Information is power, or so the saying goes. If true, then Internet-enabled consumers should be some of the most powerful people in the world. But the reality is that the Internet only offers people the potential to use its information to become more powerful. Few consumers realize this potential. In fact, many of the consumers we talked with felt more overwhelmed than powerful, because of the glut of information available online. What most consumers want is the power to get the information they want and, more important, avoid the information they don't want. Of course, a big part of the information consumers don't want is the advertising that pays for the information they do want. Can you say "catch-22"? Consumers don't want to pay for information either, as we'll discuss later in this chapter.

One empowering aspect of the Internet, beyond simple access to information, comes from a reduced dependency on others. Take, for example, individual investors. No longer dependent on brokers, who get their information from analysts, who get their information from the press releases and the management of the companies they recommend, individual investors are now able to get those same press releases, marketing hype, and other information directly from the web sites of the companies in which they are considering investing. Better than that, there are over 20,000 infomediary web sites aimed at individual investors, all trying to empower them with information (that is closely intermingled with advertising). There are sites that rate the other sites, and even metamediary sites that offer a list of the best rating sites. The meredescription of the market is overwhelming!

Savvy Internet users are those who figure out a method for integrating the dozens or hundreds of information and advisory sources to reach better conclusions than they might have reached by depending on a single source, such as a stockbroker. Less savvy Internet users are those who wind up accepting the advice of someone pointing to an investor bulletin board, because they appear not to have a hidden agenda. This strategy for using the Internet for investment (or other types of) advice looks particularly questionable when one considers the case of Jonathon Lebed, a 15-year-old boy who made $273,000 by buying stocks and then hyping them using aliases on Yahoo! Finance. His case illustrates the hidden agenda of many who give advice online.

Many consumers seem to have traded trust for power. Instead of blindly trusting their doctors, bankers, and brokers to be experts, an increasing percentage of consumers has chosen to second-guess these professionals by spending their days, nights, and weekends doing the research that they used to entrust to others. This process can be used to reduce transaction costs (e.g., stock trading commissions, banking fees, number of doctor visits) and may keep people from blindly accepting advice. On the downside, empowering consumers is also creating an air of what we would call global skepticism-a general mistrust of the ability of others to do their job and to act responsibly. Thus, Internet-empowered consumers also tend to be distrustful, skeptical, and even downright cynical. This is important for the management of corporations to understand, as they must develop new types of messages and new delivery vehicles designed to respond to these empowered, distrustful consumers.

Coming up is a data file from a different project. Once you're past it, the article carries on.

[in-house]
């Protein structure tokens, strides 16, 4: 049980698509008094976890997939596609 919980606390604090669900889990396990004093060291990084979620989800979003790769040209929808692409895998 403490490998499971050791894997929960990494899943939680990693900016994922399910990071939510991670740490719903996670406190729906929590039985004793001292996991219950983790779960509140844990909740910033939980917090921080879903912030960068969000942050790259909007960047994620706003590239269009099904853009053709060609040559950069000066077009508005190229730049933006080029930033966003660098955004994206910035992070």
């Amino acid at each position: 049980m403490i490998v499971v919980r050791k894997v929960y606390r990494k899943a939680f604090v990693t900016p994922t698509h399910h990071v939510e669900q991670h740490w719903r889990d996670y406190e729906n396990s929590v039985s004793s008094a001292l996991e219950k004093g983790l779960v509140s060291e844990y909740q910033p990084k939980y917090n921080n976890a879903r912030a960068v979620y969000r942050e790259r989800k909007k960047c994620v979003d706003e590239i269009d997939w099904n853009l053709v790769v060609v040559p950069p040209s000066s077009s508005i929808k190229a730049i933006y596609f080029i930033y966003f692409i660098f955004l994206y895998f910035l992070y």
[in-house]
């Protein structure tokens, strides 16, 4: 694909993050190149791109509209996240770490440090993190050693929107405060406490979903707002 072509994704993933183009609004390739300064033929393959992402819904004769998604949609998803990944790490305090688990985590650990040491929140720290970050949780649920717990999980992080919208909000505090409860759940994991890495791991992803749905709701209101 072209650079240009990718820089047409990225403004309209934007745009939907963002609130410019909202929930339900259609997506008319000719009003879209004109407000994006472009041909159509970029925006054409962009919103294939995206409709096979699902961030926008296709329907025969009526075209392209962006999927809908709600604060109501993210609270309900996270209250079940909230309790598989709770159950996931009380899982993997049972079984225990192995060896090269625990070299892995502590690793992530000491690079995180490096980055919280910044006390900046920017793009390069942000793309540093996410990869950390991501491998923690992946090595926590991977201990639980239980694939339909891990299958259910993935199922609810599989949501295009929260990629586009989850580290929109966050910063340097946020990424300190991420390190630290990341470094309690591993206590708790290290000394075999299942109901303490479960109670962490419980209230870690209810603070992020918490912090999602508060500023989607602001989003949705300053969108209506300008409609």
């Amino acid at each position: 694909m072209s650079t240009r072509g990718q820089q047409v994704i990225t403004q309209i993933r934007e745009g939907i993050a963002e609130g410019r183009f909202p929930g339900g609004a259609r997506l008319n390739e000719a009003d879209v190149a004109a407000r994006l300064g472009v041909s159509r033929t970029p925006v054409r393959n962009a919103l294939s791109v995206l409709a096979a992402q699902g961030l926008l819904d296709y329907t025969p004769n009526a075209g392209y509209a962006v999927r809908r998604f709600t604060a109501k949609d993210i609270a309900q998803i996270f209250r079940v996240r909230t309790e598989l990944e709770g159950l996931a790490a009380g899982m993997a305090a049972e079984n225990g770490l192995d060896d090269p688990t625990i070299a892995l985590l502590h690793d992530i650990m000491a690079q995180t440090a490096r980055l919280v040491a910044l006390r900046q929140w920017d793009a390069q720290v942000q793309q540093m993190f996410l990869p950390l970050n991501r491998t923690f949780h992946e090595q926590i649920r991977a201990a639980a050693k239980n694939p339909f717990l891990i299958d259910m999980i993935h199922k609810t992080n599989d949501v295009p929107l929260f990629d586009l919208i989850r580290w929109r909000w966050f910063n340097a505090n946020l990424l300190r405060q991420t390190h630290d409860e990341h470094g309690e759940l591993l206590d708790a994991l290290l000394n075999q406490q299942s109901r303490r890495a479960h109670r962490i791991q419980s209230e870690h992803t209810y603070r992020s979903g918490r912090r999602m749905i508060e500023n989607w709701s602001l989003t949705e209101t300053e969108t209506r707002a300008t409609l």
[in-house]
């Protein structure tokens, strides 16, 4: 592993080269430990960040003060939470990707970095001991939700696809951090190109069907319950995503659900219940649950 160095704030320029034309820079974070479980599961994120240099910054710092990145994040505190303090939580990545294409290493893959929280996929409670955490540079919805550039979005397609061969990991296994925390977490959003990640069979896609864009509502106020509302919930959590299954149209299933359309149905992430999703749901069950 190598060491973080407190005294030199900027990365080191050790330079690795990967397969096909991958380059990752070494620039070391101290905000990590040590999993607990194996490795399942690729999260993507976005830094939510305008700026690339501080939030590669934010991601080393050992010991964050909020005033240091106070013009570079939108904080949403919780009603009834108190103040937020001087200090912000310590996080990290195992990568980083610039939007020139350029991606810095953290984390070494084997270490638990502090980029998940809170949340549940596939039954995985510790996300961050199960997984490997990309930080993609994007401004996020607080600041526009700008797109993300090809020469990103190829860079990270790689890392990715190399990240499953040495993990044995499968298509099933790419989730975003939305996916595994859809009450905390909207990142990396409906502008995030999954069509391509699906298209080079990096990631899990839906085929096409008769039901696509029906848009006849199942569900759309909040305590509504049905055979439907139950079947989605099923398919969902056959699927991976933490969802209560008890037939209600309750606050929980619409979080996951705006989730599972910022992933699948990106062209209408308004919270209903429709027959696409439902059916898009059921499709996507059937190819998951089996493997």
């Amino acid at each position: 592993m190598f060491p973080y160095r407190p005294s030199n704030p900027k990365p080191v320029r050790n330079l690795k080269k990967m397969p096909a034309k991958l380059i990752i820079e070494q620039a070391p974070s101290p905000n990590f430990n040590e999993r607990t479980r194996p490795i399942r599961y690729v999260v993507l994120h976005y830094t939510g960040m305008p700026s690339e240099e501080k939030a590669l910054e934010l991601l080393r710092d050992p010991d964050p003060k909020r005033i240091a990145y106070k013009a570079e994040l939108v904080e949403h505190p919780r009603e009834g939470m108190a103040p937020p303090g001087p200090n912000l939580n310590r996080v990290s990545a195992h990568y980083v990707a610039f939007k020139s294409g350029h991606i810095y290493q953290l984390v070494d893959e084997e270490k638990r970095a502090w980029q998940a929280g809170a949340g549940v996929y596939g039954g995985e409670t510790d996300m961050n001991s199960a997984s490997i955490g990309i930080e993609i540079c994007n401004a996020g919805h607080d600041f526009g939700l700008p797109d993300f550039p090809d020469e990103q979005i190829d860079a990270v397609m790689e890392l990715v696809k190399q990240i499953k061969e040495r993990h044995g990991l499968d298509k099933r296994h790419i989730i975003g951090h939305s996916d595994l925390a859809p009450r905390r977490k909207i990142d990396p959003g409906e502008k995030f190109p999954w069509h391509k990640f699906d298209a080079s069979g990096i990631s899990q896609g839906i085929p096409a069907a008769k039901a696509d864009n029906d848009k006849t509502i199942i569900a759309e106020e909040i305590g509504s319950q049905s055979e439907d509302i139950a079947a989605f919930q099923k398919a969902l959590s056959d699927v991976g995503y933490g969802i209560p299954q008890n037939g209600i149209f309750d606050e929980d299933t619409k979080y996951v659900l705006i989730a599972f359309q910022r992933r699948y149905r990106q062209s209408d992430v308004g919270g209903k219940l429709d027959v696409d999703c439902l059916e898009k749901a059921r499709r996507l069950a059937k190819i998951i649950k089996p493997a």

While it is easy to say that the Internet has caused a major shift in the balance of power to the consumer, we found that most of the Internet-using consumers we talked to are really not doing much to actually use the information they find online. Even though customers now have better information than customer service representatives or the average salesperson, most people are not using this information to negotiate a better deal.

One of the informal tests we conducted for this book was to go to corporate web sites of shipping companies, car dealers, banks, brokerage houses, phone companies, and other companies where price information, account status, and other transaction information is available online. The purpose of our test was to see whether we, as moderately sophisticated, nontechnical Internet users, could use the power of Internet information to get a better deal or special treatment, or just to overwhelm salespeople and customer service representatives with our superior information. Our results were not scientific, as there was no sampling procedure...

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Table of Contents



E-Consumers: Power to the People.

Building E-Motionally Involving E-Businesses.

From E-Tailing to Consumer Automation.

Building and Managing Microbrands.

Can Customer Loyalty Survive the Web?

How to Compete with the Unknown.

Web Channel Conflict.

The End of Fixed Pricing.

Emerging E-Commerce Business Models.

The Evolution of B2B E-Markets.

Collaborative Business Communities.

E-Business Technologies: Realizing Their Potential.

Conclusion: Top E-Business Trends and Practical Strategies.

Appendix: Selected Web Sites Used or Referenced in Our Research.